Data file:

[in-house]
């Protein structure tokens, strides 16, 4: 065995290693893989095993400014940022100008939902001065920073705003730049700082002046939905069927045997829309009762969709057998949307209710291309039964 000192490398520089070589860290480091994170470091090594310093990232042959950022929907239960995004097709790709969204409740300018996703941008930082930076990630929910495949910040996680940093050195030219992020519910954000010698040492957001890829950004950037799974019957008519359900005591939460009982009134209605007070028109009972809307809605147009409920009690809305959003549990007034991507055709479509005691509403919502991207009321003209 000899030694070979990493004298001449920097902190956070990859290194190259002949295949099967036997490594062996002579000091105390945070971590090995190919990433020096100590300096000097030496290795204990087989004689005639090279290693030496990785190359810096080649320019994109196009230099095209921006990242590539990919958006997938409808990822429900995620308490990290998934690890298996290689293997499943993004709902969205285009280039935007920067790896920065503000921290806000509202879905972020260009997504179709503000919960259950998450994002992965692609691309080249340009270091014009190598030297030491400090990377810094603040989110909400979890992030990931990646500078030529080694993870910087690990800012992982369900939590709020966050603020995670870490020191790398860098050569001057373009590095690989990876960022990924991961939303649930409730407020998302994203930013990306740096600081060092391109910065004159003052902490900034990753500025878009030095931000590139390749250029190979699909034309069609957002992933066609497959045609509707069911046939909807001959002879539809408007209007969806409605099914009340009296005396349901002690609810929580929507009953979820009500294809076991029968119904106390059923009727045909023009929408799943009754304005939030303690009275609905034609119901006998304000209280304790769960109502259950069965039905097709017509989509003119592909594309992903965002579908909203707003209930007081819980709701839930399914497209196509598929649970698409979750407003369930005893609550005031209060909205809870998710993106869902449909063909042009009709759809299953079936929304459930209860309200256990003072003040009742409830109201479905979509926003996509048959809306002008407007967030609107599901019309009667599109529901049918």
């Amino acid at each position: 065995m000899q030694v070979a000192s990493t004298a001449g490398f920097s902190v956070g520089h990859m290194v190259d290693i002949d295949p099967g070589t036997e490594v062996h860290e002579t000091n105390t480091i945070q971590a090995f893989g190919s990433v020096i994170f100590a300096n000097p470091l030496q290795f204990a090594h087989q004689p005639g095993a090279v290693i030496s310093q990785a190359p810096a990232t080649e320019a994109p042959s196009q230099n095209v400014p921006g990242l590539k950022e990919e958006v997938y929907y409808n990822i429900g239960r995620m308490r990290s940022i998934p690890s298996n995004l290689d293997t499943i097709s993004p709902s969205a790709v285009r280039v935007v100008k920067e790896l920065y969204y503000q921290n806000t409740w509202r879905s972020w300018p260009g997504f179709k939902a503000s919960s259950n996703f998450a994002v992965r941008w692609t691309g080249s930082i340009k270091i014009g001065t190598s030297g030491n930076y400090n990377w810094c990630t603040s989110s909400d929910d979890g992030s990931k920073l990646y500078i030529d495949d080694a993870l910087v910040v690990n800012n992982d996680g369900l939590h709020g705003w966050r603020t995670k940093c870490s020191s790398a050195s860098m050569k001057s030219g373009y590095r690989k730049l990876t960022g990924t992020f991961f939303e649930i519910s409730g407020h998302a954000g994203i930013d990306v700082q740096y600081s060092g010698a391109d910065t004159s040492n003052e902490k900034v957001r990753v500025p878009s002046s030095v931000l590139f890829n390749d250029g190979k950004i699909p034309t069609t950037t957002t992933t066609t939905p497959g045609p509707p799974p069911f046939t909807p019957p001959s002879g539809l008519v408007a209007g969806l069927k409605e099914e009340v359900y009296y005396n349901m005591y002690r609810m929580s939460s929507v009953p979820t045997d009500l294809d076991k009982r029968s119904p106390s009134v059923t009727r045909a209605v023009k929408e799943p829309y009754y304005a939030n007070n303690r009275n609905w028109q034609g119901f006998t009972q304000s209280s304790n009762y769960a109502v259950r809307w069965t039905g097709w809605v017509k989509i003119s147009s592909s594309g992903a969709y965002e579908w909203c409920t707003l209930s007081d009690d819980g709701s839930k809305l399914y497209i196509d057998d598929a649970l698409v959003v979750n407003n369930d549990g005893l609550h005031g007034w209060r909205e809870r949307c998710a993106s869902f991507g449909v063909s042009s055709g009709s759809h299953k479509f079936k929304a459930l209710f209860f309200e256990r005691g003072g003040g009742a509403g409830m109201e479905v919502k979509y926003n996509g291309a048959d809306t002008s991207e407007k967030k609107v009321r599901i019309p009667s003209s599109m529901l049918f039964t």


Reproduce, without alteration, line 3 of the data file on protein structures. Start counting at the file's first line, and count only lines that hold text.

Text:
């Amino acid at each position: 065995m000899q030694v070979a000192s990493t004298a001449g490398f920097s902190v956070g520089h990859m290194v190259d290693i002949d295949p099967g070589t036997e490594v062996h860290e002579t000091n105390t480091i945070q971590a090995f893989g190919s990433v020096i994170f100590a300096n000097p470091l030496q290795f204990a090594h087989q004689p005639g095993a090279v290693i030496s310093q990785a190359p810096a990232t080649e320019a994109p042959s196009q230099n095209v400014p921006g990242l590539k950022e990919e958006v997938y929907y409808n990822i429900g239960r995620m308490r990290s940022i998934p690890s298996n995004l290689d293997t499943i097709s993004p709902s969205a790709v285009r280039v935007v100008k920067e790896l920065y969204y503000q921290n806000t409740w509202r879905s972020w300018p260009g997504f179709k939902a503000s919960s259950n996703f998450a994002v992965r941008w692609t691309g080249s930082i340009k270091i014009g001065t190598s030297g030491n930076y400090n990377w810094c990630t603040s989110s909400d929910d979890g992030s990931k920073l990646y500078i030529d495949d080694a993870l910087v910040v690990n800012n992982d996680g369900l939590h709020g705003w966050r603020t995670k940093c870490s020191s790398a050195s860098m050569k001057s030219g373009y590095r690989k730049l990876t960022g990924t992020f991961f939303e649930i519910s409730g407020h998302a954000g994203i930013d990306v700082q740096y600081s060092g010698a391109d910065t004159s040492n003052e902490k900034v957001r990753v500025p878009s002046s030095v931000l590139f890829n390749d250029g190979k950004i699909p034309t069609t950037t957002t992933t066609t939905p497959g045609p509707p799974p069911f046939t909807p019957p001959s002879g539809l008519v408007a209007g969806l069927k409605e099914e009340v359900y009296y005396n349901m005591y002690r609810m929580s939460s929507v009953p979820t045997d009500l294809d076991k009982r029968s119904p106390s009134v059923t009727r045909a209605v023009k929408e799943p829309y009754y304005a939030n007070n303690r009275n609905w028109q034609g119901f006998t009972q304000s209280s304790n009762y769960a109502v259950r809307w069965t039905g097709w809605v017509k989509i003119s147009s592909s594309g992903a969709y965002e579908w909203c409920t707003l209930s007081d009690d819980g709701s839930k809305l399914y497209i196509d057998d598929a649970l698409v959003v979750n407003n369930d549990g005893l609550h005031g007034w209060r909205e809870r949307c998710a993106s869902f991507g449909v063909s042009s055709g009709s759809h299953k479509f079936k929304a459930l209710f209860f309200e256990r005691g003072g003040g009742a509403g409830m109201e479905v919502k979509y926003n996509g291309a048959d809306t002008s991207e407007k967030k609107v009321r599901i019309p009667s003209s599109m529901l049918f039964t």